The first method relies on technology that transforms dark meat into white. Dark meat is thrown into a centrifuge, where the fat, water and myoglobin (the chemical that causes the meat to appear darker in color) are separated from the meat. The meat at this point is a sort of chicken slurry that can be used in a wide variety of processed foods, from nuggets to patties and beyond.
The second method is already being used - selective breeding of the chickens themselves. Since the early 80s, chickens have been bred to yield, on average, 4% more breast meat relative to their size, and the average chicken breast is 1.5 ounces heavier.
Though the average American seems hell-bent on enjoying white meat chicken any chance they get, if you ask chefs they'll tell you almost exclusively that they prefer dark meat.
Mark Marrone, executive chef at Tao Group in Las Vegas, told Thrillist that, "The most overrated cut of meat, by far, is chicken breast. Yes, it's lean and easy for people to work with, but it has no real flavor, and people turn it into jerky before they think it's cooked."
Meanwhile, "Iron Chef" Michael Symon praised chicken thighs, which can be a good introduction to dark meat. "They're usually the least expensive cuts, and to me, they have the most depth of flavor. In my experience, people that generally dislike dark meat tend to love chicken thighs," he told Thrillist.
And the late, great food writer Josh Ozersky was unflinching in his assessment of white meat chicken in an article he wrote for Time:
"I'm going to be the one to say what nearly every person in the culinary world thinks: We all hate chicken breasts. Hate them. I speak for every chef, food writer and butcher in America here. There's not one of us that has the slightest interest or respect for the chicken breast, at least compared with the dark meat. It might as well be a McNugget."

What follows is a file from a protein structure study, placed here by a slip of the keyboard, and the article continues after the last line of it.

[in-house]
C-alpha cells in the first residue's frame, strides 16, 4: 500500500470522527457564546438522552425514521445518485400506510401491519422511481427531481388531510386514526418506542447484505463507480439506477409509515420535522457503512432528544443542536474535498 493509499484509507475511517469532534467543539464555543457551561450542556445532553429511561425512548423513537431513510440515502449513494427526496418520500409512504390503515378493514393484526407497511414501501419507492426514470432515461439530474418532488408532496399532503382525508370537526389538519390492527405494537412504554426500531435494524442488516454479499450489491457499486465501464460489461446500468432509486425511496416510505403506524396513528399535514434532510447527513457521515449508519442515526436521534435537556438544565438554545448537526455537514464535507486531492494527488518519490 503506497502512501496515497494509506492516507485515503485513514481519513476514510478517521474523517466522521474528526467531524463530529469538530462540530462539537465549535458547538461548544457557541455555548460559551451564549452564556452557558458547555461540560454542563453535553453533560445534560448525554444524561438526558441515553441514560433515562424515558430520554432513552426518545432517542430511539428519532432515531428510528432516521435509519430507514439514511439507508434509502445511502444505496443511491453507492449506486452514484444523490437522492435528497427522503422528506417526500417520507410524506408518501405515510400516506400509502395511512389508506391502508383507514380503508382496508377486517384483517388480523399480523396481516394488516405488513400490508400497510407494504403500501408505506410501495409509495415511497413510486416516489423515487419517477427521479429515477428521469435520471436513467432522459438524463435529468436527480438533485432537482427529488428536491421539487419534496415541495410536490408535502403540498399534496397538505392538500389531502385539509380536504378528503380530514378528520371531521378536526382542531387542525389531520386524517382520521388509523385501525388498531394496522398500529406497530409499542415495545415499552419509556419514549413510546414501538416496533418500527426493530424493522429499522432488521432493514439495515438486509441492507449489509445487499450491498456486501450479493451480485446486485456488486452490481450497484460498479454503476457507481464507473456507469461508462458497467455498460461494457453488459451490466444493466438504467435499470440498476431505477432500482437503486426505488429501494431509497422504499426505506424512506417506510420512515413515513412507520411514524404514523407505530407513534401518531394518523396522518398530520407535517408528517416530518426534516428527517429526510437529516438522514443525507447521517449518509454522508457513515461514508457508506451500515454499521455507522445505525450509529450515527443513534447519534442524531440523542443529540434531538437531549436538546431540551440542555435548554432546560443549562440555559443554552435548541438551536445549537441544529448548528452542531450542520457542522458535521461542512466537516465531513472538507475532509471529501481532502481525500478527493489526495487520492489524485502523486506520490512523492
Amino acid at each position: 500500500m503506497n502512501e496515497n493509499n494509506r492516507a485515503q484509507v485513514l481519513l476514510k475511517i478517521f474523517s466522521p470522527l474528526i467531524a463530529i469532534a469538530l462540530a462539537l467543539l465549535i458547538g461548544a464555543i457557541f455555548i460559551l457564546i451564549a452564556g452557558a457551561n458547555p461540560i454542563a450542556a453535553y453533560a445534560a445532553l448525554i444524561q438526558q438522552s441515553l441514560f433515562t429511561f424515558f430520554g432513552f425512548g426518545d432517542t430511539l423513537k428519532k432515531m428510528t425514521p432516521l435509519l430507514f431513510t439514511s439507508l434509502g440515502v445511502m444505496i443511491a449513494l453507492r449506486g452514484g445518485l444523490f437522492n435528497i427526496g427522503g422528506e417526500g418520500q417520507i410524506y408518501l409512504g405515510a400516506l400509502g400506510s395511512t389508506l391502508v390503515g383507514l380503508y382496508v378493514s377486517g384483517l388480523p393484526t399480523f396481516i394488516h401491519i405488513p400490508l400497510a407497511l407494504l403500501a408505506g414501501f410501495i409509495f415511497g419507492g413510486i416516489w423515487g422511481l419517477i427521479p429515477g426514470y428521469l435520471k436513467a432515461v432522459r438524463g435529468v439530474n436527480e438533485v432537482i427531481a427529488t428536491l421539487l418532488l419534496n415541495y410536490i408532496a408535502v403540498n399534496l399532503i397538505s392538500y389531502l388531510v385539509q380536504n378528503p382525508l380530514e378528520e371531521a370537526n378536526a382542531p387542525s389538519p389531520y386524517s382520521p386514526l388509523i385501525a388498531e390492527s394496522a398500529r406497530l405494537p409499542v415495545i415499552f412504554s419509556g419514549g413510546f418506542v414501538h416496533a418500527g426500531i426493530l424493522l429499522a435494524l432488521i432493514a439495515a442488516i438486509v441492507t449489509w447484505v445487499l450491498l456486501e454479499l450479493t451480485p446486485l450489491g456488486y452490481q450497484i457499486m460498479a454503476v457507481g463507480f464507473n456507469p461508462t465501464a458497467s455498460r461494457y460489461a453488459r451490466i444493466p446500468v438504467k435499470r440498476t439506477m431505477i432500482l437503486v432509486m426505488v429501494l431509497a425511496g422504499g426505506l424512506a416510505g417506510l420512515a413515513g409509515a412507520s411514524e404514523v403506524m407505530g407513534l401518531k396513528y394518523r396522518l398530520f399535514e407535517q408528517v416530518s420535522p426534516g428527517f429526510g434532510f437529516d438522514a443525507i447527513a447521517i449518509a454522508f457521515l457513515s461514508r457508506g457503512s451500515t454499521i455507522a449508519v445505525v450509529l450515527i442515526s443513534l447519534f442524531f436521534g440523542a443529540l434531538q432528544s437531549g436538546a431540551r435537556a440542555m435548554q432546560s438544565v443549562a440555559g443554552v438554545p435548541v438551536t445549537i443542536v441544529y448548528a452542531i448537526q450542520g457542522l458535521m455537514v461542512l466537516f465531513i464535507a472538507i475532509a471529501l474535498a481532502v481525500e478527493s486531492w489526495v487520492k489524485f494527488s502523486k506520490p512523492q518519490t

With selective breeding and scientific advancement increasing the availability of white meat, it looks like its spot on top is a sure thing. But in an America where the Food Network and its stars are household names, perhaps celebrity chef-obsessed home cooks will finally start listening to their idols and give dark meat a try.
Related Links from the Menuism Blog:
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• Fast Food Turns to Automation to Cut Labor Costs
• Liver and Onions, Meatloaf, and Apple Pie: The history behind your diner favorites
• Do Restaurant Calorie Counts Really Change Our Minds?
• 7 Must-Try Alcohols from Around the World, and Where to Drink Them in the USA
What's Up With All-White Meat Chicken? America's Breast Obsession originally published on the Menuism Blog.
Justina Huddleston is a food writer living in Los Angeles. When she's not writing for Menuism or SheKnows, she spends her time in the kitchen creating both virtuous and decidedly junky vegan food. Buffalo chickpea pizza, anyone? She's also been known to eat a plain block of tofu or beans straight out of the can for lunch, but somehow those culinary adventures don't make it to her Instagram. You can follow Justina on Twitter or see what's cooking in her kitchen on her blog A Life of Little Pleasures.